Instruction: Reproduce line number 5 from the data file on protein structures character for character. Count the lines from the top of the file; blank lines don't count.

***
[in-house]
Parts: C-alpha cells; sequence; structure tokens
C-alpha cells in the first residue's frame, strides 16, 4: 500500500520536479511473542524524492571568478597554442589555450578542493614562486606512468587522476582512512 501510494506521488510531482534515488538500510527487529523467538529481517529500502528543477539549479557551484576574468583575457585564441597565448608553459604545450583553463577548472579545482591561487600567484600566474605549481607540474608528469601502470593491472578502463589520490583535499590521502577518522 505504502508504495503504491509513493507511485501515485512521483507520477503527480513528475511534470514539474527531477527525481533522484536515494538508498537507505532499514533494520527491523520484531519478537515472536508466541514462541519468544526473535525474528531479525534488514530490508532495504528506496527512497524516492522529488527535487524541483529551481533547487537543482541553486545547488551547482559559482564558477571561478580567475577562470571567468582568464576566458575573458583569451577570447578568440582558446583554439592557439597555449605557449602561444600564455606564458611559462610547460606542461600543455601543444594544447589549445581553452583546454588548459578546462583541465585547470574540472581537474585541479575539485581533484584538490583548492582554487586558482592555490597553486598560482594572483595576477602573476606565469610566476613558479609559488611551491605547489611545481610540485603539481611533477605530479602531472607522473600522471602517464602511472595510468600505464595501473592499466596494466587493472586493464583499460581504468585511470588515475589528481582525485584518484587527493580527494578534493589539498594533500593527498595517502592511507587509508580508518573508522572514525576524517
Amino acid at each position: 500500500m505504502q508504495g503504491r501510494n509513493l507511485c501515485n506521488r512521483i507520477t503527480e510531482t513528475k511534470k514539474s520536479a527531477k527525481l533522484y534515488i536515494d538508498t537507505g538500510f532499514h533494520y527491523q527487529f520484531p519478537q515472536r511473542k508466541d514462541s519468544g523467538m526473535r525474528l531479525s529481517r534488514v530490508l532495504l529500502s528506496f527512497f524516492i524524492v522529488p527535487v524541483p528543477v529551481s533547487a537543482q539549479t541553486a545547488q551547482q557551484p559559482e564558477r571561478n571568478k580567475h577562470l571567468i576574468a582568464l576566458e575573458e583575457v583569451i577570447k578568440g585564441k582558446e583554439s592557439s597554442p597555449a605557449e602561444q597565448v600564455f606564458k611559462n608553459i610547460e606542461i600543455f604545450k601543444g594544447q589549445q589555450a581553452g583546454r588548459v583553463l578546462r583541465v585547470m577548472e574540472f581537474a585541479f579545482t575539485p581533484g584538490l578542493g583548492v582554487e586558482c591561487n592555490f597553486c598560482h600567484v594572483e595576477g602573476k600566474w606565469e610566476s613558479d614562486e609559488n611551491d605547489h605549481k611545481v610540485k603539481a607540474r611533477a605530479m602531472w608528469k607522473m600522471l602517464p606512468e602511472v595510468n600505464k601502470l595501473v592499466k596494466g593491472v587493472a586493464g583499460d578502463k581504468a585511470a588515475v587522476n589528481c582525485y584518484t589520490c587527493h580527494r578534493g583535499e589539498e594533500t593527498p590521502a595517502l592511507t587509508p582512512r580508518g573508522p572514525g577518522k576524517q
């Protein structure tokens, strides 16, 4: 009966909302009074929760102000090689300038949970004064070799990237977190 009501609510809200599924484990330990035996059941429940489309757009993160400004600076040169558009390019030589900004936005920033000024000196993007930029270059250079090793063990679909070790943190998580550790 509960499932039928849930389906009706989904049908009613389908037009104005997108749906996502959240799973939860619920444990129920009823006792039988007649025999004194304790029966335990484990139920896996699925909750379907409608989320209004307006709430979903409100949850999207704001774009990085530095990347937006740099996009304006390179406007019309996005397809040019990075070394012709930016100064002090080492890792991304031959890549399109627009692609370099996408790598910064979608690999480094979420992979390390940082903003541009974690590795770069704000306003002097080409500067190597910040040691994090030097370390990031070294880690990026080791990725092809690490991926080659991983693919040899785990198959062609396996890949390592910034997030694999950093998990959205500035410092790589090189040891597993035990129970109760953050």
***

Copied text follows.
């Protein structure tokens, strides 16, 4: 009966909302009074929760102000090689300038949970004064070799990237977190 009501609510809200599924484990330990035996059941429940489309757009993160400004600076040169558009390019030589900004936005920033000024000196993007930029270059250079090793063990679909070790943190998580550790 509960499932039928849930389906009706989904049908009613389908037009104005997108749906996502959240799973939860619920444990129920009823006792039988007649025999004194304790029966335990484990139920896996699925909750379907409608989320209004307006709430979903409100949850999207704001774009990085530095990347937006740099996009304006390179406007019309996005397809040019990075070394012709930016100064002090080492890792991304031959890549399109627009692609370099996408790598910064979608690999480094979420992979390390940082903003541009974690590795770069704000306003002097080409500067190597910040040691994090030097370390990031070294880690990026080791990725092809690490991926080659991983693919040899785990198959062609396996890949390592910034997030694999950093998990959205500035410092790589090189040891597993035990129970109760953050």